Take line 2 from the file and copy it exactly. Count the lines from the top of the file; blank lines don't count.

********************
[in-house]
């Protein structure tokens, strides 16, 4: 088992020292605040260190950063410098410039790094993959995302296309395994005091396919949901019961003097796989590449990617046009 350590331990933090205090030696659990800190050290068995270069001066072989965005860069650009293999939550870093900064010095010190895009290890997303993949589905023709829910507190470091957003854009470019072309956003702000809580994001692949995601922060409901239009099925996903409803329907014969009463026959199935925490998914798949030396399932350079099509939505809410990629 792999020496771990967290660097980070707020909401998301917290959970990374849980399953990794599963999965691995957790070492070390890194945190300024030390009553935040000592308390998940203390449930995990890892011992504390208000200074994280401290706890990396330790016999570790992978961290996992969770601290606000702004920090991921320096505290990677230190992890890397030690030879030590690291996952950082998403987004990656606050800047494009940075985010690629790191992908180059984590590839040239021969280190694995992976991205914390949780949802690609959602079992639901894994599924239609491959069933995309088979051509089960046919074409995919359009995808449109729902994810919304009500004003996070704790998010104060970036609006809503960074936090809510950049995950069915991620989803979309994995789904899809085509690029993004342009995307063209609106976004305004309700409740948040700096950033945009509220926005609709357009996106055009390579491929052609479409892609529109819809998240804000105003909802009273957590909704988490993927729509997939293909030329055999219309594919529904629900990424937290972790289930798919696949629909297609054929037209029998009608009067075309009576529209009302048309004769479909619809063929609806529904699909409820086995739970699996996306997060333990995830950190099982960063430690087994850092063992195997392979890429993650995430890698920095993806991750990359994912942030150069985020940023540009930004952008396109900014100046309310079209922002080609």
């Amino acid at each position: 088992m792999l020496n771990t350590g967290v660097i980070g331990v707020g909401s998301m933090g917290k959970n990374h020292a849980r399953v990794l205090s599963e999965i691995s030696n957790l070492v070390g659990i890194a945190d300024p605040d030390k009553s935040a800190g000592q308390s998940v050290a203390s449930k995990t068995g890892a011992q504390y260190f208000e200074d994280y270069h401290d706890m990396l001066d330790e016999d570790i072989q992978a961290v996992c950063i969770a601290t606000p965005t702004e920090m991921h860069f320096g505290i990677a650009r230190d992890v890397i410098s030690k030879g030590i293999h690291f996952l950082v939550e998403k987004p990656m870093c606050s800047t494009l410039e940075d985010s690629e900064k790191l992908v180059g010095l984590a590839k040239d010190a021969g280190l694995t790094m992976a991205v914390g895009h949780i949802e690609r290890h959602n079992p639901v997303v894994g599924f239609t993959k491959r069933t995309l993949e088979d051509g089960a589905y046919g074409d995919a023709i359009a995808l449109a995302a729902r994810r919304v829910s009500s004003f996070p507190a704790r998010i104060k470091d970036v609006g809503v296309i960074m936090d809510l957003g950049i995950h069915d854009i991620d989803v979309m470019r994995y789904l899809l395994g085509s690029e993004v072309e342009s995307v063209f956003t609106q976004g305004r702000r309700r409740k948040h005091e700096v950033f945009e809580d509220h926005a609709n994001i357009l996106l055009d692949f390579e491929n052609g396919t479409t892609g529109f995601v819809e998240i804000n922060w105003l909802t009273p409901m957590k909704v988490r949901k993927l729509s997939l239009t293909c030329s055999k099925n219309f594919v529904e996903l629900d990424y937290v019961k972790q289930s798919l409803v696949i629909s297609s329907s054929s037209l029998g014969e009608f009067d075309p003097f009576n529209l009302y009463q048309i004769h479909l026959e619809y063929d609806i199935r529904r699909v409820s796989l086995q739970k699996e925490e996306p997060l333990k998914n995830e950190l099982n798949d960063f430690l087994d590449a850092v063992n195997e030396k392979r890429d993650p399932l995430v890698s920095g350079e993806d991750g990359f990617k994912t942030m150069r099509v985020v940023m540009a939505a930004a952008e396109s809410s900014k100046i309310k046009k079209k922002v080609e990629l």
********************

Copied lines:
């Protein structure tokens, strides 16, 4: 088992020292605040260190950063410098410039790094993959995302296309395994005091396919949901019961003097796989590449990617046009 350590331990933090205090030696659990800190050290068995270069001066072989965005860069650009293999939550870093900064010095010190895009290890997303993949589905023709829910507190470091957003854009470019072309956003702000809580994001692949995601922060409901239009099925996903409803329907014969009463026959199935925490998914798949030396399932350079099509939505809410990629 792999020496771990967290660097980070707020909401998301917290959970990374849980399953990794599963999965691995957790070492070390890194945190300024030390009553935040000592308390998940203390449930995990890892011992504390208000200074994280401290706890990396330790016999570790992978961290996992969770601290606000702004920090991921320096505290990677230190992890890397030690030879030590690291996952950082998403987004990656606050800047494009940075985010690629790191992908180059984590590839040239021969280190694995992976991205914390949780949802690609959602079992639901894994599924239609491959069933995309088979051509089960046919074409995919359009995808449109729902994810919304009500004003996070704790998010104060970036609006809503960074936090809510950049995950069915991620989803979309994995789904899809085509690029993004342009995307063209609106976004305004309700409740948040700096950033945009509220926005609709357009996106055009390579491929052609479409892609529109819809998240804000105003909802009273957590909704988490993927729509997939293909030329055999219309594919529904629900990424937290972790289930798919696949629909297609054929037209029998009608009067075309009576529209009302048309004769479909619809063929609806529904699909409820086995739970699996996306997060333990995830950190099982960063430690087994850092063992195997392979890429993650995430890698920095993806991750990359994912942030150069985020940023540009930004952008396109900014100046309310079209922002080609």